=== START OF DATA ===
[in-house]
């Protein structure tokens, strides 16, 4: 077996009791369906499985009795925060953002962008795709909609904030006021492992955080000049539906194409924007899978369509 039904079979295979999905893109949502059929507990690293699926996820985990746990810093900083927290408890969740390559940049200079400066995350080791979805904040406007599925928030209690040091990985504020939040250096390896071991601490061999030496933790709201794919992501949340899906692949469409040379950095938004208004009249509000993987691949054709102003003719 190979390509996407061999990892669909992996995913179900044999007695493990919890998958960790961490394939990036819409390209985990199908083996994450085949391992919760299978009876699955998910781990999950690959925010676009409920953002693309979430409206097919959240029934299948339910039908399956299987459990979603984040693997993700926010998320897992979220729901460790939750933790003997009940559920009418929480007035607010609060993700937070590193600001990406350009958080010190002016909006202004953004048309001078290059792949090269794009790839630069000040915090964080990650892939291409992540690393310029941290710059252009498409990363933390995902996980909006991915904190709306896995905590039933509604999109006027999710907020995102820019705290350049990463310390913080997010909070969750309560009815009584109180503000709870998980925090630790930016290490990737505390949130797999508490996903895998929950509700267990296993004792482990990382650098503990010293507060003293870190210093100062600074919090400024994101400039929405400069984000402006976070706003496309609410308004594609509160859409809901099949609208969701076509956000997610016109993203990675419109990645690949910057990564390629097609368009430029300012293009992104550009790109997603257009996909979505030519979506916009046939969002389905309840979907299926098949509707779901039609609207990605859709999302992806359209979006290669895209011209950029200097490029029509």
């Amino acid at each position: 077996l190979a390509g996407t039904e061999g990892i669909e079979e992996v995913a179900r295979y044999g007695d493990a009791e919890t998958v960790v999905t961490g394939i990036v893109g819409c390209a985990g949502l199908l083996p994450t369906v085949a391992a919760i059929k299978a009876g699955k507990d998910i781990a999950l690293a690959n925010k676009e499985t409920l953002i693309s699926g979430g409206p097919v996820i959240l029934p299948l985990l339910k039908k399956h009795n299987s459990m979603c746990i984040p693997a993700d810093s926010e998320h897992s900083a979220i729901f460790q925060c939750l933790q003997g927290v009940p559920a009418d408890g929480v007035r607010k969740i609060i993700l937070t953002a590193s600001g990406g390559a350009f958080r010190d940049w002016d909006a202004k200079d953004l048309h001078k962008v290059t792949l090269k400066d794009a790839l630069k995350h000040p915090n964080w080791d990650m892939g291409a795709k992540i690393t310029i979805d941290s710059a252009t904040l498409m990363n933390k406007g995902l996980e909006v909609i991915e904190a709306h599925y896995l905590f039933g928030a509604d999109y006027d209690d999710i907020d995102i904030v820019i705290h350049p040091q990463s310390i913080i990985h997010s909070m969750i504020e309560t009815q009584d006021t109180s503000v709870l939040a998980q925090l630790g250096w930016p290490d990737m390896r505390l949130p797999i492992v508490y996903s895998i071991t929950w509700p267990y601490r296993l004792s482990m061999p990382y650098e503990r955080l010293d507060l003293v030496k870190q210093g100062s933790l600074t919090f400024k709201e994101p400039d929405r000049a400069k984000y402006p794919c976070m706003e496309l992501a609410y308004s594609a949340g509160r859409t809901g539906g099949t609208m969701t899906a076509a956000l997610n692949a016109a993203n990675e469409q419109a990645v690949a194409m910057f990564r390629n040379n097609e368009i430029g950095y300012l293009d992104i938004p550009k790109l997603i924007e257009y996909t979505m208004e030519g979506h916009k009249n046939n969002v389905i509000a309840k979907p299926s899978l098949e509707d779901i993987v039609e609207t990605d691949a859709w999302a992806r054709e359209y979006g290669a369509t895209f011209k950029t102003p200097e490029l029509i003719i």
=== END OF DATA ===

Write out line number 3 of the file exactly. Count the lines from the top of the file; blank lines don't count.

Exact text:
């Amino acid at each position: 077996l190979a390509g996407t039904e061999g990892i669909e079979e992996v995913a179900r295979y044999g007695d493990a009791e919890t998958v960790v999905t961490g394939i990036v893109g819409c390209a985990g949502l199908l083996p994450t369906v085949a391992a919760i059929k299978a009876g699955k507990d998910i781990a999950l690293a690959n925010k676009e499985t409920l953002i693309s699926g979430g409206p097919v996820i959240l029934p299948l985990l339910k039908k399956h009795n299987s459990m979603c746990i984040p693997a993700d810093s926010e998320h897992s900083a979220i729901f460790q925060c939750l933790q003997g927290v009940p559920a009418d408890g929480v007035r607010k969740i609060i993700l937070t953002a590193s600001g990406g390559a350009f958080r010190d940049w002016d909006a202004k200079d953004l048309h001078k962008v290059t792949l090269k400066d794009a790839l630069k995350h000040p915090n964080w080791d990650m892939g291409a795709k992540i690393t310029i979805d941290s710059a252009t904040l498409m990363n933390k406007g995902l996980e909006v909609i991915e904190a709306h599925y896995l905590f039933g928030a509604d999109y006027d209690d999710i907020d995102i904030v820019i705290h350049p040091q990463s310390i913080i990985h997010s909070m969750i504020e309560t009815q009584d006021t109180s503000v709870l939040a998980q925090l630790g250096w930016p290490d990737m390896r505390l949130p797999i492992v508490y996903s895998i071991t929950w509700p267990y601490r296993l004792s482990m061999p990382y650098e503990r955080l010293d507060l003293v030496k870190q210093g100062s933790l600074t919090f400024k709201e994101p400039d929405r000049a400069k984000y402006p794919c976070m706003e496309l992501a609410y308004s594609a949340g509160r859409t809901g539906g099949t609208m969701t899906a076509a956000l997610n692949a016109a993203n990675e469409q419109a990645v690949a194409m910057f990564r390629n040379n097609e368009i430029g950095y300012l293009d992104i938004p550009k790109l997603i924007e257009y996909t979505m208004e030519g979506h916009k009249n046939n969002v389905i509000a309840k979907p299926s899978l098949e509707d779901i993987v039609e609207t990605d691949a859709w999302a992806r054709e359209y979006g290669a369509t895209f011209k950029t102003p200097e490029l029509i003719i």